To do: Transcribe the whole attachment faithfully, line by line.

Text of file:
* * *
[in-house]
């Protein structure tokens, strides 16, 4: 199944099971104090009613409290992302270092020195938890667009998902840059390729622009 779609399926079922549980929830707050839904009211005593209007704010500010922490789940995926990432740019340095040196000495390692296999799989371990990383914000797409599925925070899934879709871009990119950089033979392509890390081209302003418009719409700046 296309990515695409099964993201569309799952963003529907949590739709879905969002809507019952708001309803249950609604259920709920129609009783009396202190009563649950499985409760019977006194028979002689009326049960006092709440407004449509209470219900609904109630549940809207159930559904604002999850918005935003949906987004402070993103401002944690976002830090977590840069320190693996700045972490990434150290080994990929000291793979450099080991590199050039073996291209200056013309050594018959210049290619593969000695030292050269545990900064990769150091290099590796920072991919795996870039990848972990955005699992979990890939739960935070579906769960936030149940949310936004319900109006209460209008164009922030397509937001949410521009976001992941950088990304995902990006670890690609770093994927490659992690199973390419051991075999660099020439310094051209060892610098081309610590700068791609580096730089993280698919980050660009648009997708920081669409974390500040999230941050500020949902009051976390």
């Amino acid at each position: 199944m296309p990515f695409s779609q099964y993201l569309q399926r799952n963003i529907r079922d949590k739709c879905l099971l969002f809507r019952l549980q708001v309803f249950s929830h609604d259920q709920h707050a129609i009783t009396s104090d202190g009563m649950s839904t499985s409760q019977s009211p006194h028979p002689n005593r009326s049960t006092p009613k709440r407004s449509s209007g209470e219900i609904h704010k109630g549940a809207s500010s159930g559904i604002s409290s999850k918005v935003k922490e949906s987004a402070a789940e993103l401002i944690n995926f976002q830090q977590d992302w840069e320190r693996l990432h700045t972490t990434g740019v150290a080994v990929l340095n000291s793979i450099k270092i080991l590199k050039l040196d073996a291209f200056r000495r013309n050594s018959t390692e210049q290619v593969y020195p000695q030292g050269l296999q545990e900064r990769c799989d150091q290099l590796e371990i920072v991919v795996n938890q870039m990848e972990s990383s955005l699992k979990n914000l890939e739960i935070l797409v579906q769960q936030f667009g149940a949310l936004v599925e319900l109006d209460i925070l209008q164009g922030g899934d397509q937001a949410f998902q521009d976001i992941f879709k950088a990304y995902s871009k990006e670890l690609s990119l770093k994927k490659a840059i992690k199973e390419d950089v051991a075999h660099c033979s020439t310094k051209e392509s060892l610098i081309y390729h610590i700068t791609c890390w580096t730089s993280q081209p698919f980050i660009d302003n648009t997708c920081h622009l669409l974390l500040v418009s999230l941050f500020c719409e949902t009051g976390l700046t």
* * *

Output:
[in-house]
């Protein structure tokens, strides 16, 4: 199944099971104090009613409290992302270092020195938890667009998902840059390729622009 779609399926079922549980929830707050839904009211005593209007704010500010922490789940995926990432740019340095040196000495390692296999799989371990990383914000797409599925925070899934879709871009990119950089033979392509890390081209302003418009719409700046 296309990515695409099964993201569309799952963003529907949590739709879905969002809507019952708001309803249950609604259920709920129609009783009396202190009563649950499985409760019977006194028979002689009326049960006092709440407004449509209470219900609904109630549940809207159930559904604002999850918005935003949906987004402070993103401002944690976002830090977590840069320190693996700045972490990434150290080994990929000291793979450099080991590199050039073996291209200056013309050594018959210049290619593969000695030292050269545990900064990769150091290099590796920072991919795996870039990848972990955005699992979990890939739960935070579906769960936030149940949310936004319900109006209460209008164009922030397509937001949410521009976001992941950088990304995902990006670890690609770093994927490659992690199973390419051991075999660099020439310094051209060892610098081309610590700068791609580096730089993280698919980050660009648009997708920081669409974390500040999230941050500020949902009051976390």
């Amino acid at each position: 199944m296309p990515f695409s779609q099964y993201l569309q399926r799952n963003i529907r079922d949590k739709c879905l099971l969002f809507r019952l549980q708001v309803f249950s929830h609604d259920q709920h707050a129609i009783t009396s104090d202190g009563m649950s839904t499985s409760q019977s009211p006194h028979p002689n005593r009326s049960t006092p009613k709440r407004s449509s209007g209470e219900i609904h704010k109630g549940a809207s500010s159930g559904i604002s409290s999850k918005v935003k922490e949906s987004a402070a789940e993103l401002i944690n995926f976002q830090q977590d992302w840069e320190r693996l990432h700045t972490t990434g740019v150290a080994v990929l340095n000291s793979i450099k270092i080991l590199k050039l040196d073996a291209f200056r000495r013309n050594s018959t390692e210049q290619v593969y020195p000695q030292g050269l296999q545990e900064r990769c799989d150091q290099l590796e371990i920072v991919v795996n938890q870039m990848e972990s990383s955005l699992k979990n914000l890939e739960i935070l797409v579906q769960q936030f667009g149940a949310l936004v599925e319900l109006d209460i925070l209008q164009g922030g899934d397509q937001a949410f998902q521009d976001i992941f879709k950088a990304y995902s871009k990006e670890l690609s990119l770093k994927k490659a840059i992690k199973e390419d950089v051991a075999h660099c033979s020439t310094k051209e392509s060892l610098i081309y390729h610590i700068t791609c890390w580096t730089s993280q081209p698919f980050i660009d302003n648009t997708c920081h622009l669409l974390l500040v418009s999230l941050f500020c719409e949902t009051g976390l700046t």